Episode 089: Conversation with Prof. Andrew Napolitano

Episode 089: Conversation with Prof. Andrew Napolitano.mp3

This podcast features an interview with Brooklyn Law School Visiting Professor of Law  Andrew Napolitano who teaches courses on Constitutional Interpretation and Individual Rights and First Amendment Law. Professor Napolitano discusses his role in the upcoming Evening with United States Supreme Court Justice Antonin Scalia scheduled for Friday, March 21, 2014 from 5:30 pm to 7:00 pm at the Brooklyn Academy of Music’s Howard Gilman Opera House.

In the conversation, Judge Napolitano discusses the format of the upcoming event where he will question Justice Scalia on issues of human freedom and the U.S. Constitution. Following that will be questions from the audience on a range of topics that Justice Scalia has covered both in his judicial opinions and dissents as well as the books that he has authored. Books in the collection of the BLS Library include:

Constitutional ChaosJudge Napolitano talks about two of his books that are in the BLS Library collection. The earliest is Constitutional Chaos: What Happens When the Government Breaks Its Own Laws (Call # HV9950 .N34 2004) written after he left the New Jersey Superior Court where he served as a trial judge from 1987 to 1995. The book speaks from his experiences and investigation about how government agencies will often arrest without warrant, spy without legal authority, imprison without charge, and kill without cause.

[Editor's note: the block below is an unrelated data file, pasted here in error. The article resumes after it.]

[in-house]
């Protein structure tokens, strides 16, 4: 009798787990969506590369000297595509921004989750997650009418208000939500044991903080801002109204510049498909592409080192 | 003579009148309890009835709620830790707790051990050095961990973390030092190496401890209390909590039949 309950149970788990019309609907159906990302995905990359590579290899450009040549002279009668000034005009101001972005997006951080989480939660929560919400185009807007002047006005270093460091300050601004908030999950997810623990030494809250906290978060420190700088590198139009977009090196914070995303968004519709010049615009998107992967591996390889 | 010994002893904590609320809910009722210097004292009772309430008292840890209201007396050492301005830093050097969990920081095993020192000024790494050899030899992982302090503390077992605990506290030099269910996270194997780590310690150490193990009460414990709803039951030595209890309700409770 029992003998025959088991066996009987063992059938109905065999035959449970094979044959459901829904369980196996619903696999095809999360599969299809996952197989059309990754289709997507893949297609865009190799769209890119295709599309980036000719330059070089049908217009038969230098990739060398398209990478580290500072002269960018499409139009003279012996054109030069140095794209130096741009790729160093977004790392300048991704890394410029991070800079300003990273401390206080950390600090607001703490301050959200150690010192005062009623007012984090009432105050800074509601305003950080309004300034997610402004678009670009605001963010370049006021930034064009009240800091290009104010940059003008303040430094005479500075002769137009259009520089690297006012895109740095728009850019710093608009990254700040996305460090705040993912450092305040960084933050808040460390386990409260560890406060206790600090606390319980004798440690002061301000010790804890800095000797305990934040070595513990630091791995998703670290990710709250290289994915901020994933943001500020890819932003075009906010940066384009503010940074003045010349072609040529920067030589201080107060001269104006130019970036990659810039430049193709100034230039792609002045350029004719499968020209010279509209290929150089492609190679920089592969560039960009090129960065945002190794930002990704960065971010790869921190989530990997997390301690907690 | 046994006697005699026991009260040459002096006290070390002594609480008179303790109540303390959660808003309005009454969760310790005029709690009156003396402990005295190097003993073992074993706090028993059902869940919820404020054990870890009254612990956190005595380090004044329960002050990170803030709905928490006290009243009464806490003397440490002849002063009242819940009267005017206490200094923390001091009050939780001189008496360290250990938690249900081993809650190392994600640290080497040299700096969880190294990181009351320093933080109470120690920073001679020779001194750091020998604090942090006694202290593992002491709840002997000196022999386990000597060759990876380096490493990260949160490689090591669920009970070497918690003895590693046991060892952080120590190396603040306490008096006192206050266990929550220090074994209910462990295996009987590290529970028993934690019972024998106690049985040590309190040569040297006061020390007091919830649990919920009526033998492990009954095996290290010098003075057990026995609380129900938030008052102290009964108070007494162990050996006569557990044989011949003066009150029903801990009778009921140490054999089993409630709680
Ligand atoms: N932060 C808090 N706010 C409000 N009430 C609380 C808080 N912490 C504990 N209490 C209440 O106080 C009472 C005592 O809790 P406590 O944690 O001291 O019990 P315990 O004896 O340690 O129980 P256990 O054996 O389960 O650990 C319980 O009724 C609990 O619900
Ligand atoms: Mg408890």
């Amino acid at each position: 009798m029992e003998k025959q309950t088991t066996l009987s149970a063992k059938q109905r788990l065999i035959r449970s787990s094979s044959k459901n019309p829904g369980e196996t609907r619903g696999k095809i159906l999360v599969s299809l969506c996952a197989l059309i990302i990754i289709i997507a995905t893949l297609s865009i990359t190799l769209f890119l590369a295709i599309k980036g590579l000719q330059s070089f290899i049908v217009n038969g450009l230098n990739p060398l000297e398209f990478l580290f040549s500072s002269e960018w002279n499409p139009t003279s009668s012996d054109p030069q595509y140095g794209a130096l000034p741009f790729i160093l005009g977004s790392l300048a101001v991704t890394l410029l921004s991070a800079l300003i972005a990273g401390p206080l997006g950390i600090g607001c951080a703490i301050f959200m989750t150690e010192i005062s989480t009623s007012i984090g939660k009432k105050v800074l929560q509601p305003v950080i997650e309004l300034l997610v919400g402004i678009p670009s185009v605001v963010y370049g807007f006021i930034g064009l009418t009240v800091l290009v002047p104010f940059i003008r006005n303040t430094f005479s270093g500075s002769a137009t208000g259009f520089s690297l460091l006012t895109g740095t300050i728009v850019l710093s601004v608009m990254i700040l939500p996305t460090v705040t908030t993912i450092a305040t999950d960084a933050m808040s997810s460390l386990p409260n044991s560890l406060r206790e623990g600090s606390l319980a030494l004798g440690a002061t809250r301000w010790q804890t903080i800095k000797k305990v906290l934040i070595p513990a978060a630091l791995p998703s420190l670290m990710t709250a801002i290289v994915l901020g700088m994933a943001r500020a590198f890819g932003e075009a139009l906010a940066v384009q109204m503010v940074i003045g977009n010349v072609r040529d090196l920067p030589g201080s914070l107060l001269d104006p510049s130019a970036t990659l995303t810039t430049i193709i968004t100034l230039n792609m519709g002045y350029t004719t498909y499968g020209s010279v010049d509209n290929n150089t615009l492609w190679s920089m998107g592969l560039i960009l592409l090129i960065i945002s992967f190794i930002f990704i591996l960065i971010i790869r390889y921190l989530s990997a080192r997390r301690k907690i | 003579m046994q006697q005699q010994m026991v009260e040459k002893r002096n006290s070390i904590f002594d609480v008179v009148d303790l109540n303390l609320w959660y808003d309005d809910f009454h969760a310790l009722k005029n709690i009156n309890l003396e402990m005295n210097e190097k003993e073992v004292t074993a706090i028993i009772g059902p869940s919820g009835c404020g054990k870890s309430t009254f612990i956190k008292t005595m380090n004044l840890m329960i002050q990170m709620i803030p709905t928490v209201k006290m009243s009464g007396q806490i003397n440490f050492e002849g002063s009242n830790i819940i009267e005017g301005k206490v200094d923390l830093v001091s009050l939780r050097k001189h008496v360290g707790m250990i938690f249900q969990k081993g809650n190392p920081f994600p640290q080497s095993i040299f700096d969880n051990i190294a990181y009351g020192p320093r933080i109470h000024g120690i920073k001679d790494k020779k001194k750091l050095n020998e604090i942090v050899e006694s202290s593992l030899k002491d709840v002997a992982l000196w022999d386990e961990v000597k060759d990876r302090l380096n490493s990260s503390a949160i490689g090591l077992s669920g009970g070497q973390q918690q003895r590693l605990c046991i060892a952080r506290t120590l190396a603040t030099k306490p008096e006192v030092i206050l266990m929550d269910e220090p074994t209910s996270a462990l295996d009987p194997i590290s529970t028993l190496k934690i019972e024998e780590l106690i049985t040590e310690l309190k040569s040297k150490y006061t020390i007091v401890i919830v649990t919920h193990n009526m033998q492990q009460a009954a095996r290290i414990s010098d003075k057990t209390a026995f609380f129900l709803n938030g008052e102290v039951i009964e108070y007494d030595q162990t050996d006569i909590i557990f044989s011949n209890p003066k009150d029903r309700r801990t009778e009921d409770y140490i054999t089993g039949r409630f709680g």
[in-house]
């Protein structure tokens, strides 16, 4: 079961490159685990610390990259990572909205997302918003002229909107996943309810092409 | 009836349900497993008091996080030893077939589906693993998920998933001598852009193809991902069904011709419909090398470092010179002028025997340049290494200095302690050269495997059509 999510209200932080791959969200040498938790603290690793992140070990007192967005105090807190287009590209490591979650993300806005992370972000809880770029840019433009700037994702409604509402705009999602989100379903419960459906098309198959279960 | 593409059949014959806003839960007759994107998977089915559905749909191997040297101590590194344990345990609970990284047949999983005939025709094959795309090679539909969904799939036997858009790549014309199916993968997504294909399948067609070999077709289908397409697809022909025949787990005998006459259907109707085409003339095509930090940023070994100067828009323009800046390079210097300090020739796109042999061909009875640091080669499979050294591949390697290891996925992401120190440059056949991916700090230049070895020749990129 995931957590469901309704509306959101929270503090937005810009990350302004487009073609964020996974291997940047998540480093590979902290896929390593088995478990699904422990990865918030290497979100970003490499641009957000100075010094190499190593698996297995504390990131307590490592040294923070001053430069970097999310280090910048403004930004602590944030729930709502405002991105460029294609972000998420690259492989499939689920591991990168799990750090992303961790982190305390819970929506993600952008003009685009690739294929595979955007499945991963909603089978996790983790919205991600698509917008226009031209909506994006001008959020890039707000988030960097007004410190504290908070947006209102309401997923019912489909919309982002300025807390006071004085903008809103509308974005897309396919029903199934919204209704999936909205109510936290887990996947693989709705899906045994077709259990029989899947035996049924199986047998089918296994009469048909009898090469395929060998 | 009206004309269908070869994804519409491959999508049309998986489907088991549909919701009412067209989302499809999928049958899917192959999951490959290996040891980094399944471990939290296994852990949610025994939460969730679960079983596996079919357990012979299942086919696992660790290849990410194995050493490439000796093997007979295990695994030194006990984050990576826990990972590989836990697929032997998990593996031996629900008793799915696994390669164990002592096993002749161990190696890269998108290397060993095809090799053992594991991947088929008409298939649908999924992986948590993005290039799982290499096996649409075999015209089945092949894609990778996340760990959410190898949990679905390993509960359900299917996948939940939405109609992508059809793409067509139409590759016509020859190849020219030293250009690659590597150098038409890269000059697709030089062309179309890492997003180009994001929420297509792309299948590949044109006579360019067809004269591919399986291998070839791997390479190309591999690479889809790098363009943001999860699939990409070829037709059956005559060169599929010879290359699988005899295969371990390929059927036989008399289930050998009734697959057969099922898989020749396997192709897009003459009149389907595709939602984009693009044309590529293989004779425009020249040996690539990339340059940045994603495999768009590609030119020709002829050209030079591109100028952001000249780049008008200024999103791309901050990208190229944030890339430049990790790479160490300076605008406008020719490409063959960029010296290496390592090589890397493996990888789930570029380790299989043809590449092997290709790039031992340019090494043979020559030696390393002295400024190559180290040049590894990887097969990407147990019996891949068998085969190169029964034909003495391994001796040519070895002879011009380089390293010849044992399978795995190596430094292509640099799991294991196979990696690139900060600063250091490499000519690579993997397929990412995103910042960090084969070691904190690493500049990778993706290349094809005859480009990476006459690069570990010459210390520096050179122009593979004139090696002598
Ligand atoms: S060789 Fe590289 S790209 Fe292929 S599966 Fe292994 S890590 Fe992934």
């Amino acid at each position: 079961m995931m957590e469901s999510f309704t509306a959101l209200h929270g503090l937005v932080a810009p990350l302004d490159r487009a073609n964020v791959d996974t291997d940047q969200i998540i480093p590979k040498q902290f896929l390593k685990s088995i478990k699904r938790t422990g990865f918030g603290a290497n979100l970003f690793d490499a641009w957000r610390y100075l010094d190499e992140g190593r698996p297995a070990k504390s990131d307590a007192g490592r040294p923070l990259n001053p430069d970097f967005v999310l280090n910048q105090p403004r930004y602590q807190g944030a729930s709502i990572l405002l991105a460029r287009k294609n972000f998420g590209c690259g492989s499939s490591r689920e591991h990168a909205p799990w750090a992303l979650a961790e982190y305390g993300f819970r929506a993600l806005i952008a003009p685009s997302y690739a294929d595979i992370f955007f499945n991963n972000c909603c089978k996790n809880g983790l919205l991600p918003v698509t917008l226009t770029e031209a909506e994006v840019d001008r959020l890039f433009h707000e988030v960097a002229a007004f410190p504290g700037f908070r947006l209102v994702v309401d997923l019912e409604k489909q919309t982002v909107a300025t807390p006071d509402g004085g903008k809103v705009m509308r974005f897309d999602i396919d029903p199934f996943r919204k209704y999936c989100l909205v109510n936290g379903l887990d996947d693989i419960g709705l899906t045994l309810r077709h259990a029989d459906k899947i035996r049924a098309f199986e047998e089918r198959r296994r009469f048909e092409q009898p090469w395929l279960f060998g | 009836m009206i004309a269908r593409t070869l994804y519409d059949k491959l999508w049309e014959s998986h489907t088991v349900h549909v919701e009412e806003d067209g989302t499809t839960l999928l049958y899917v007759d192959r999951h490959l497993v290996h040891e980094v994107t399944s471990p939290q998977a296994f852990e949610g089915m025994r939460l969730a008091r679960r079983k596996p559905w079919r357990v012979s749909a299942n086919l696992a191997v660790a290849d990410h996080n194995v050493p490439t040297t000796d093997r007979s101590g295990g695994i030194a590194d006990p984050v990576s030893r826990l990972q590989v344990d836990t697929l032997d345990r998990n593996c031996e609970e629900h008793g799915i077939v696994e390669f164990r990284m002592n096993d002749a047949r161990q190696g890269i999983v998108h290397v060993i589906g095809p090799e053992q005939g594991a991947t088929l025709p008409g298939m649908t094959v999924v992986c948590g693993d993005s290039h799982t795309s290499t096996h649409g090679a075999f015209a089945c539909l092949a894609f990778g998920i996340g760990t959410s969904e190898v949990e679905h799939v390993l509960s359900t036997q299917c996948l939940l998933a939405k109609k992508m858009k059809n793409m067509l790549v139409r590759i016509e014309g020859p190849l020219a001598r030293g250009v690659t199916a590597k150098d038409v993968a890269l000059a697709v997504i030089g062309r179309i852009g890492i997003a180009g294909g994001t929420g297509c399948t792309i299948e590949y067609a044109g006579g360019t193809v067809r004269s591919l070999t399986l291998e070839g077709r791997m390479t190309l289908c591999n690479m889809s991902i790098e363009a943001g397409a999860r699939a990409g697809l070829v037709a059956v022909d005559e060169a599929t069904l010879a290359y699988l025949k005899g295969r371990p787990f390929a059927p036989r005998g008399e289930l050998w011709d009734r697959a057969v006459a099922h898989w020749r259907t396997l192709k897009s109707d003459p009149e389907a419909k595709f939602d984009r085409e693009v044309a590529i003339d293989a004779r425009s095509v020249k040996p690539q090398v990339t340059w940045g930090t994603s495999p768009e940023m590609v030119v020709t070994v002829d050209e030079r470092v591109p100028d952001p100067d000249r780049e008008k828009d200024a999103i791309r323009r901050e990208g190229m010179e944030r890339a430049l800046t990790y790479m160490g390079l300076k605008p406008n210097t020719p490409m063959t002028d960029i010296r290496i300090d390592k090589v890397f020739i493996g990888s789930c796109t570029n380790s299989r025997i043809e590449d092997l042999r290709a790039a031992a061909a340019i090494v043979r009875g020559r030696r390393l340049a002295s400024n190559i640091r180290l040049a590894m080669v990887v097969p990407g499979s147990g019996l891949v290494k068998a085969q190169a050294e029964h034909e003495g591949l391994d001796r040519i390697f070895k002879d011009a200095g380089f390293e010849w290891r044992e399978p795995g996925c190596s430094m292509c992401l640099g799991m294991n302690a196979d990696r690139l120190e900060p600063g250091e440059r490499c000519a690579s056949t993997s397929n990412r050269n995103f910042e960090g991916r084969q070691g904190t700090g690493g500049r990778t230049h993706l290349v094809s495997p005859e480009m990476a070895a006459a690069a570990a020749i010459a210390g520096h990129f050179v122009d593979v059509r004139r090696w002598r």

The other title is The Constitution in Exile: How the Federal Government Has Seized Power by Rewriting the Supreme Law of the Land (Call # KF5050 .N37 2006). The book explains how the federal government has manipulated the Constitution to take power from the states and the people. He closes the interview by discussing The Second Constitutional Convention: How the American People Can Take Back Their Government by Richard E. Labunski (Call #KF4555.L33 2000) which looks at Article V of the U.S. Constitution that authorizes the American people to call for a new constitutional convention.